MARCH 24, 2012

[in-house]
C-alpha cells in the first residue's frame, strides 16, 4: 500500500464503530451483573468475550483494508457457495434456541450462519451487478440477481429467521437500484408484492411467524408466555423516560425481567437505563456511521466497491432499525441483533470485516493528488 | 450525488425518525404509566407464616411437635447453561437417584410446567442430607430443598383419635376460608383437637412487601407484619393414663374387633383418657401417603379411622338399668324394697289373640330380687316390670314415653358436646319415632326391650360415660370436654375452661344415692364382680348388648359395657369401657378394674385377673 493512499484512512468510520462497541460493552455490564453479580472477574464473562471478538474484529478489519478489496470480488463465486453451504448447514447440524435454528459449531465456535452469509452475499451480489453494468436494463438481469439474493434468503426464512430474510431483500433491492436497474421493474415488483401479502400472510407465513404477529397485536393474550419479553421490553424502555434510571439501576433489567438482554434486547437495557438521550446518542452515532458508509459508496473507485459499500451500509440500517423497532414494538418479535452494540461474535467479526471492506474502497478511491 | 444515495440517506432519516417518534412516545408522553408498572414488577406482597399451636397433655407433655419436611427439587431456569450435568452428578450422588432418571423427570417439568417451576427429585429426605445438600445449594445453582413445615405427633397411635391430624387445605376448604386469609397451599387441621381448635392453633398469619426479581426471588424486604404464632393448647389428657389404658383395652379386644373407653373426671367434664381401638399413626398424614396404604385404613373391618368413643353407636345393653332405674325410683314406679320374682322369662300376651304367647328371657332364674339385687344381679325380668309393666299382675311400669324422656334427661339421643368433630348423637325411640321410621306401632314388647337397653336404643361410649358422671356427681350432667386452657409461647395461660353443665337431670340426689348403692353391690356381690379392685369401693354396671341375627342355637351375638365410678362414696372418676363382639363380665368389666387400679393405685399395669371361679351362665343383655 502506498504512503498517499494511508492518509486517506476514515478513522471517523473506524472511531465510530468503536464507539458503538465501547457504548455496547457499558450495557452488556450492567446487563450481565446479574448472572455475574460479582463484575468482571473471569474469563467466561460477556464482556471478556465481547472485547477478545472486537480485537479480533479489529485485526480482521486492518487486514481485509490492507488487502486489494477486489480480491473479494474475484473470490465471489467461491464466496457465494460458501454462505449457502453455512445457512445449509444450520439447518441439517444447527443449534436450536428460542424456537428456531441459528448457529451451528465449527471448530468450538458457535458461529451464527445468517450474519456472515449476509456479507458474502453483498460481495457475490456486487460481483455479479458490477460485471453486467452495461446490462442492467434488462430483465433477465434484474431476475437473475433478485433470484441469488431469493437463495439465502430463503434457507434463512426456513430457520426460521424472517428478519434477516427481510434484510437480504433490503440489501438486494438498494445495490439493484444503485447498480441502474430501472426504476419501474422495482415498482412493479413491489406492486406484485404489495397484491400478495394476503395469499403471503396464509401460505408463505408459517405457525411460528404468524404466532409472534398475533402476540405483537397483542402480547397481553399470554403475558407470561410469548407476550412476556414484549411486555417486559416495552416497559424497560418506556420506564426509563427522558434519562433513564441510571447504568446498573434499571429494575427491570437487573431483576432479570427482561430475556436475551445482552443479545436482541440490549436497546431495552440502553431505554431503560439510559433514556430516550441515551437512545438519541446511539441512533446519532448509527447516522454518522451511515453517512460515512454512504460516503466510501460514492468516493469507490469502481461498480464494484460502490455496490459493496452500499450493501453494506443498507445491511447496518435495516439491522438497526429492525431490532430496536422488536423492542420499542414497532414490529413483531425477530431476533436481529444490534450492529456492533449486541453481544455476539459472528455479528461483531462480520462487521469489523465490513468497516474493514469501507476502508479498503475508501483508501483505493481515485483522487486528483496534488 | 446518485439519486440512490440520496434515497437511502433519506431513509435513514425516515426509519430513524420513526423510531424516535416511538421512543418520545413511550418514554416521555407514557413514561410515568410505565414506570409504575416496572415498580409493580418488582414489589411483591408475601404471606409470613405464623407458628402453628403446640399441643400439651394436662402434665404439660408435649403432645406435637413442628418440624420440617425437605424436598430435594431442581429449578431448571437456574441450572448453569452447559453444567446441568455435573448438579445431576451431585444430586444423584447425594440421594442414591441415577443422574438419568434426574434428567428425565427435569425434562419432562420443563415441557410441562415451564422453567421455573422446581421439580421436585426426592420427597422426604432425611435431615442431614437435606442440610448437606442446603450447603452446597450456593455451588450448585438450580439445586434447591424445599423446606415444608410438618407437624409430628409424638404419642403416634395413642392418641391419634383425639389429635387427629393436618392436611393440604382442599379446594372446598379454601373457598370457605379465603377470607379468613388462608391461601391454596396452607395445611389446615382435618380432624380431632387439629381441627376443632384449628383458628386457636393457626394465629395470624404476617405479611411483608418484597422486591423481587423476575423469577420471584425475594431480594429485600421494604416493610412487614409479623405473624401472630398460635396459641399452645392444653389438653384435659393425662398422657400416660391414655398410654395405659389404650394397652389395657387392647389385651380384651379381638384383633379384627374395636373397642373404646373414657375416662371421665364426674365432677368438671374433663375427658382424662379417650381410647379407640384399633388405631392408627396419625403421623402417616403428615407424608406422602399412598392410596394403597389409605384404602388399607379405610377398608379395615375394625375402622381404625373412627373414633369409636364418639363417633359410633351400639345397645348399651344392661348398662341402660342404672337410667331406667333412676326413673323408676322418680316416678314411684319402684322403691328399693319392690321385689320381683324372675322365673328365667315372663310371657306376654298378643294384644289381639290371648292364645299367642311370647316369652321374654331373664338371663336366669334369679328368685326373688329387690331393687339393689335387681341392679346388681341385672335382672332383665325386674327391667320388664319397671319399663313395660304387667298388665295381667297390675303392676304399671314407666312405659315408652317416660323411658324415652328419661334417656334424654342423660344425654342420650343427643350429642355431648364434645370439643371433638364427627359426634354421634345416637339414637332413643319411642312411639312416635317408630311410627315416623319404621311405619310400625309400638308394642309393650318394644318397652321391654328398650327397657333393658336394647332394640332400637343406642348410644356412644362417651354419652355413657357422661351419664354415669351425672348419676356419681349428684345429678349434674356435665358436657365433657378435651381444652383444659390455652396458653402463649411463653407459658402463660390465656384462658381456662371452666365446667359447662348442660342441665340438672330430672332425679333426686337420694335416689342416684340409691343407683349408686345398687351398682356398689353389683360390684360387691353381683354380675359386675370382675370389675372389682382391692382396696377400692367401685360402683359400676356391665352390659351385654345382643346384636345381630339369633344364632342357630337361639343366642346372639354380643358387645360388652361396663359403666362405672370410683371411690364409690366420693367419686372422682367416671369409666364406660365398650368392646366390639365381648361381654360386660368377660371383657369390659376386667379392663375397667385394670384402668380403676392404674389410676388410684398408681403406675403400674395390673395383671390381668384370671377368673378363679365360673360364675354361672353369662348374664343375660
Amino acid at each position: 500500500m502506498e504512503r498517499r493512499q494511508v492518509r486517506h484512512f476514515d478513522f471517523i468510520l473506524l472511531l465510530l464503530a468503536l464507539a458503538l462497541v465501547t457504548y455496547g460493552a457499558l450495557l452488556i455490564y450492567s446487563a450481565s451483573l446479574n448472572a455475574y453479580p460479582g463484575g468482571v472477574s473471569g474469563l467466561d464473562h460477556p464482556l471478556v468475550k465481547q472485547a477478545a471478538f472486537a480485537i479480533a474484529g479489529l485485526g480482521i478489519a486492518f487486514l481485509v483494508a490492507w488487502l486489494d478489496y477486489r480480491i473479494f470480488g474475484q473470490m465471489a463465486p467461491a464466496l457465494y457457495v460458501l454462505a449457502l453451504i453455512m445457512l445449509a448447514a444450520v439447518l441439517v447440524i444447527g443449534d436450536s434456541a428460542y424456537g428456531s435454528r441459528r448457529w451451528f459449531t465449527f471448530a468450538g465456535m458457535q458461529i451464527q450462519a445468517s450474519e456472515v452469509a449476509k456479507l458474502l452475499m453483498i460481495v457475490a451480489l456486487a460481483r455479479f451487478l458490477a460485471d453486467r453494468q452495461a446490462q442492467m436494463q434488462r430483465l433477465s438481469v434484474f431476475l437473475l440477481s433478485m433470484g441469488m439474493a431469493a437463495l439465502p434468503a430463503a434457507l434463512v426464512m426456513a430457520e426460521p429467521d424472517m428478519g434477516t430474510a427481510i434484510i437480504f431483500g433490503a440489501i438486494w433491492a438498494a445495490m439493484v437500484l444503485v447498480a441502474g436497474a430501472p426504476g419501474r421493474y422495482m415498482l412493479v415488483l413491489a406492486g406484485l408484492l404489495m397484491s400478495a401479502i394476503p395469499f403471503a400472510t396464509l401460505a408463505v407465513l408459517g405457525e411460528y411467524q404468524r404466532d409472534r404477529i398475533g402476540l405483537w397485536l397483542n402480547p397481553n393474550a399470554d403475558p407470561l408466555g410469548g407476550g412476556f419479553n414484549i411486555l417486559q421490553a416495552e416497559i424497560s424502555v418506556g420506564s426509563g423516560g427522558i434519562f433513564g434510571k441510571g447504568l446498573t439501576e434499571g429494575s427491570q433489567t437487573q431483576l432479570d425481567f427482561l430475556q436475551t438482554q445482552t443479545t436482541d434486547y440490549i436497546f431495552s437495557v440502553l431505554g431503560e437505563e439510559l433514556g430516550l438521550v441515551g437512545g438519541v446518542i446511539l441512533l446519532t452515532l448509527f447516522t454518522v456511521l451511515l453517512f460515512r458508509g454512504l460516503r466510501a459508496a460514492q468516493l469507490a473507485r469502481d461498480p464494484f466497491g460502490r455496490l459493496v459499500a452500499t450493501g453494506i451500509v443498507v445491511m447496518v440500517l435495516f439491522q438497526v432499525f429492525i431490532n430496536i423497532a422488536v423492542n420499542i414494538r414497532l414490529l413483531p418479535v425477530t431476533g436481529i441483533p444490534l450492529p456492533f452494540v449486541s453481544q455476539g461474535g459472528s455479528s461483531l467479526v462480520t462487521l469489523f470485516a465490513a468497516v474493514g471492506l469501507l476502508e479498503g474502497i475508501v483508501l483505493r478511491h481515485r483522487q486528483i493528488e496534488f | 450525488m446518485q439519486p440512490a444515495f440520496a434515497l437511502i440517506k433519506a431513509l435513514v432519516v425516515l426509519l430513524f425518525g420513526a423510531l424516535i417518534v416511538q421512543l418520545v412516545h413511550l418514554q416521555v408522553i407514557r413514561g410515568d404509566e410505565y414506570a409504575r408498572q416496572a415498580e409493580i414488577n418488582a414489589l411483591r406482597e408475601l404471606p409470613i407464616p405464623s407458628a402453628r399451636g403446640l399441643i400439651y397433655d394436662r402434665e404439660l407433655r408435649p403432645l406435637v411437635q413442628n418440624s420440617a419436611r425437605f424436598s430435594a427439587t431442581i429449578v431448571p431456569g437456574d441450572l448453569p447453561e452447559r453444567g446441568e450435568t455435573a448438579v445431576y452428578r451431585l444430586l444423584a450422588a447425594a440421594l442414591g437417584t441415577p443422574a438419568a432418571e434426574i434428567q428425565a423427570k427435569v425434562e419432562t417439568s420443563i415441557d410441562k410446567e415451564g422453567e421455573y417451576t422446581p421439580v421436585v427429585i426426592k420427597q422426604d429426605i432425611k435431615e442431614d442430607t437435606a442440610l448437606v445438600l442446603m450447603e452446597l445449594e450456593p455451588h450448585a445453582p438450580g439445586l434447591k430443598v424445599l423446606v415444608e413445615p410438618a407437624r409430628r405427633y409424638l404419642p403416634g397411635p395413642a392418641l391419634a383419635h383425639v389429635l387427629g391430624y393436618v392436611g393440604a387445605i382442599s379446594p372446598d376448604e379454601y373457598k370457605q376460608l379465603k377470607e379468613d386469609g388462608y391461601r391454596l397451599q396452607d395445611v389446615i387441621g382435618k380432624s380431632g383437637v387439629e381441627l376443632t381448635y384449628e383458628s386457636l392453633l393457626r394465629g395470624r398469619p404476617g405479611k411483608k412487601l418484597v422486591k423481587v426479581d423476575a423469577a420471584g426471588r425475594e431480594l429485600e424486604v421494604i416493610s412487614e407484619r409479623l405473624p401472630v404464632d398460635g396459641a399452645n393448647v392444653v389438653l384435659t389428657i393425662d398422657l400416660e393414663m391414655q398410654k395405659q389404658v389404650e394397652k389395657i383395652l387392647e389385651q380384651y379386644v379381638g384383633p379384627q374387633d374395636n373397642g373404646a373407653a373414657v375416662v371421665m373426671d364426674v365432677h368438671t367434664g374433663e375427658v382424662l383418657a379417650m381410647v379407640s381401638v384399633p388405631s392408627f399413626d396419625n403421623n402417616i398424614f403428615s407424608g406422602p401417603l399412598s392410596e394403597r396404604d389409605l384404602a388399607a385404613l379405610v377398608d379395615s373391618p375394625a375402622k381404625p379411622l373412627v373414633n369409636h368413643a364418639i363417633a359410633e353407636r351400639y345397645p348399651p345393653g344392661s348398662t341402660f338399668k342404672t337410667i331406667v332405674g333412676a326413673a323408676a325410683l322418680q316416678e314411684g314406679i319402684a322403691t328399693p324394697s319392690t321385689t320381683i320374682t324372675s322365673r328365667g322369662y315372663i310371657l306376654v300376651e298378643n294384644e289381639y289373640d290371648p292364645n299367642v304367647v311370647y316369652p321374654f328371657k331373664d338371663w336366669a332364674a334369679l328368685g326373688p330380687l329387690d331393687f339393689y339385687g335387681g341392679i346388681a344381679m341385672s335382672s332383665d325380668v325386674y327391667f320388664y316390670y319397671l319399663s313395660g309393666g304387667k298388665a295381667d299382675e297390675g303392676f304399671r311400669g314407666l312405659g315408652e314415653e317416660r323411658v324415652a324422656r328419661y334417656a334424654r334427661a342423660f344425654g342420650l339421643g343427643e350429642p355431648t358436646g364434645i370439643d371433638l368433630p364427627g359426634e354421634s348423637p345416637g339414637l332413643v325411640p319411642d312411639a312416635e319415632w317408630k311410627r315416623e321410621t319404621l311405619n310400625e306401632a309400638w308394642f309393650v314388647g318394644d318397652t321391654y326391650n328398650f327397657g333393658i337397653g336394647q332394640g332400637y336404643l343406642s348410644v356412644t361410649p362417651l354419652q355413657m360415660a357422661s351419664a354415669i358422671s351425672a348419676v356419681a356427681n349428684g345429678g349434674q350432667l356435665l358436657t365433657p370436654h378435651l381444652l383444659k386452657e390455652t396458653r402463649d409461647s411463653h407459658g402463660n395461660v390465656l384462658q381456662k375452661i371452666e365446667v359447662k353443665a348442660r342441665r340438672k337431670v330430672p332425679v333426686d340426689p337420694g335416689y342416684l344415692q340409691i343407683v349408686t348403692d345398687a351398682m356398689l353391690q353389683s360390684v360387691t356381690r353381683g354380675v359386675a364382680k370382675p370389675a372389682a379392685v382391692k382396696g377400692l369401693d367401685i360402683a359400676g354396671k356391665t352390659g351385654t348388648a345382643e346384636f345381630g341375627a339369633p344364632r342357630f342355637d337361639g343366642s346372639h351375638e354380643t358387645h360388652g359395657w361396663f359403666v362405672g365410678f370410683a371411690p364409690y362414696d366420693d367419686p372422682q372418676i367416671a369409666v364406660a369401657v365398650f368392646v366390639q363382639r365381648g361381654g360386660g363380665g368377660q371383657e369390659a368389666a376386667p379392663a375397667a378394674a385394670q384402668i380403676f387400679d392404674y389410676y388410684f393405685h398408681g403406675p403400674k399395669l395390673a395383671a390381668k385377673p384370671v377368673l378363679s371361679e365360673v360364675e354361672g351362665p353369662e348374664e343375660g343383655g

THE CHARACTERS IN KRYS LEE’S stories are resourceful, determined, fragile, intimate, and lonely all at once. Most have been forced to piece together a life between Korea and America. In these patchwork lives, words like intimacy, proximity, identity, mother, father, child, family all have new meanings. A reader must learn this new vocabulary quickly lest all of Lee’s stories melt into pity. The effect on the children of families forced to send one member to America is profound: their growth, creativity, success in relationships are all affected. But what rises to the top — the cream of the stories — is the sheer will, the determination required to do whatever is necessary to create new opportunities for the next generation. The “goose fathers” send money to their families in America. The mothers who have given up their children live in pain, broken. Instability caused by famine, finance, and separated families makes this a book of floating stories, drifting houses, vertiginous survival. A reader feels, quite literally, dizzy; as if she were looking down from the bridge into the swirling black water, thinking, Surely, this would be easier than that.